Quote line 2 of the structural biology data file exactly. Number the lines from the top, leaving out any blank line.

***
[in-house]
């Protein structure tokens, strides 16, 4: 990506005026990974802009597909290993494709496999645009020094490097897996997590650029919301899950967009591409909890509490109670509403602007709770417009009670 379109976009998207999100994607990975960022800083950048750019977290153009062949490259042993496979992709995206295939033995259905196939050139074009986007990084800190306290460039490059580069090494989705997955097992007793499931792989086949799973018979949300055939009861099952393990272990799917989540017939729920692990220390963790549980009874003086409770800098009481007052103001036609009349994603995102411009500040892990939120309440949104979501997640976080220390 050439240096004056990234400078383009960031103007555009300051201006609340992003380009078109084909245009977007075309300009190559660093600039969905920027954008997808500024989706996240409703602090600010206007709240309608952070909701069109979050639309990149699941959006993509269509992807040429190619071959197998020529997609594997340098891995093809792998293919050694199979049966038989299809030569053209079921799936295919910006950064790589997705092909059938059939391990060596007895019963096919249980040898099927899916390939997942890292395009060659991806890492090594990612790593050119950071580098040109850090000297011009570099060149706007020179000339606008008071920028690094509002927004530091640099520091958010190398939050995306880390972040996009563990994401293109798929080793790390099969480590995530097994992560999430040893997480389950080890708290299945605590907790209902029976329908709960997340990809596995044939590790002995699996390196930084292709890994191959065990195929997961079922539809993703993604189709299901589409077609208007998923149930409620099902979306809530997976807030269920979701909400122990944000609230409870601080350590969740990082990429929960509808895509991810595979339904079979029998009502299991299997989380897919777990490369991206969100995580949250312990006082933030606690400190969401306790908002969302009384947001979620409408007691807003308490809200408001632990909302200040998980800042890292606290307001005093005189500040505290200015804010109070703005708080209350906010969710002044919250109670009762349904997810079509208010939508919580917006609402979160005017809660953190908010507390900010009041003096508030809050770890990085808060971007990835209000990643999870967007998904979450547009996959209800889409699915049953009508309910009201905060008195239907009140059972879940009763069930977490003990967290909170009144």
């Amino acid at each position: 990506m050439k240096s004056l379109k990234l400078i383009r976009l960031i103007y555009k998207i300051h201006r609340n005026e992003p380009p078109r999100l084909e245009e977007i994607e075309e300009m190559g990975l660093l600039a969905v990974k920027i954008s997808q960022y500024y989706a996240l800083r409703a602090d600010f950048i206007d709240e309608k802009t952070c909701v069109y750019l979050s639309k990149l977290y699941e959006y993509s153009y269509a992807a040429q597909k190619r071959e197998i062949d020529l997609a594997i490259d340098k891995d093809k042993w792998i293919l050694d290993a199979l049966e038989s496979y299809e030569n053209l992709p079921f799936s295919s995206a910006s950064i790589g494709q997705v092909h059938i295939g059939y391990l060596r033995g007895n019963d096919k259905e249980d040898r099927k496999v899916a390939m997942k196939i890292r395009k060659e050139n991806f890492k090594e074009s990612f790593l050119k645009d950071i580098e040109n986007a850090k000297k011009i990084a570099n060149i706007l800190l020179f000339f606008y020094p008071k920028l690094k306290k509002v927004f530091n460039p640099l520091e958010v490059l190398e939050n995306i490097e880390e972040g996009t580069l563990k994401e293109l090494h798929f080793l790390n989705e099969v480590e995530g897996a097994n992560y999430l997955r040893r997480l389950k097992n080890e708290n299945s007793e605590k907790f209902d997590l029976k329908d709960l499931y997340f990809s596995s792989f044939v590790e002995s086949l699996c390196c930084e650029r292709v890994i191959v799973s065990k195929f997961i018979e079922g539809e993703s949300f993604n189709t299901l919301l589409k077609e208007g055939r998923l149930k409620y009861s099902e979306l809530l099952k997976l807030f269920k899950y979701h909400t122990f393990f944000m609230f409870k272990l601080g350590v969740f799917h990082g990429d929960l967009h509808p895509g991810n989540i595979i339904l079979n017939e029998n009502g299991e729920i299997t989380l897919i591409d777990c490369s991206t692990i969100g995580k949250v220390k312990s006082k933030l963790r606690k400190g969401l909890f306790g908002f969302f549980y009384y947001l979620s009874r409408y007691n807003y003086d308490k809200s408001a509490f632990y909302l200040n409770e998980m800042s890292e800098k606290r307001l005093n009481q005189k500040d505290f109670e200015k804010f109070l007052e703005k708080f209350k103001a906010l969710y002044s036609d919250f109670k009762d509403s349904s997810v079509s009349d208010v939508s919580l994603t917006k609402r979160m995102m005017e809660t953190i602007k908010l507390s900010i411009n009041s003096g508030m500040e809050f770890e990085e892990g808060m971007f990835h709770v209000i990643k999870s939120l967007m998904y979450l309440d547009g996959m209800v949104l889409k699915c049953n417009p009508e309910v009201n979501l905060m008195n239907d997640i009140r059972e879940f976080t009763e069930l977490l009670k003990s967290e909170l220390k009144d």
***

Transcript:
């Protein structure tokens, strides 16, 4: 990506005026990974802009597909290993494709496999645009020094490097897996997590650029919301899950967009591409909890509490109670509403602007709770417009009670 379109976009998207999100994607990975960022800083950048750019977290153009062949490259042993496979992709995206295939033995259905196939050139074009986007990084800190306290460039490059580069090494989705997955097992007793499931792989086949799973018979949300055939009861099952393990272990799917989540017939729920692990220390963790549980009874003086409770800098009481007052103001036609009349994603995102411009500040892990939120309440949104979501997640976080220390 050439240096004056990234400078383009960031103007555009300051201006609340992003380009078109084909245009977007075309300009190559660093600039969905920027954008997808500024989706996240409703602090600010206007709240309608952070909701069109979050639309990149699941959006993509269509992807040429190619071959197998020529997609594997340098891995093809792998293919050694199979049966038989299809030569053209079921799936295919910006950064790589997705092909059938059939391990060596007895019963096919249980040898099927899916390939997942890292395009060659991806890492090594990612790593050119950071580098040109850090000297011009570099060149706007020179000339606008008071920028690094509002927004530091640099520091958010190398939050995306880390972040996009563990994401293109798929080793790390099969480590995530097994992560999430040893997480389950080890708290299945605590907790209902029976329908709960997340990809596995044939590790002995699996390196930084292709890994191959065990195929997961079922539809993703993604189709299901589409077609208007998923149930409620099902979306809530997976807030269920979701909400122990944000609230409870601080350590969740990082990429929960509808895509991810595979339904079979029998009502299991299997989380897919777990490369991206969100995580949250312990006082933030606690400190969401306790908002969302009384947001979620409408007691807003308490809200408001632990909302200040998980800042890292606290307001005093005189500040505290200015804010109070703005708080209350906010969710002044919250109670009762349904997810079509208010939508919580917006609402979160005017809660953190908010507390900010009041003096508030809050770890990085808060971007990835209000990643999870967007998904979450547009996959209800889409699915049953009508309910009201905060008195239907009140059972879940009763069930977490003990967290909170009144």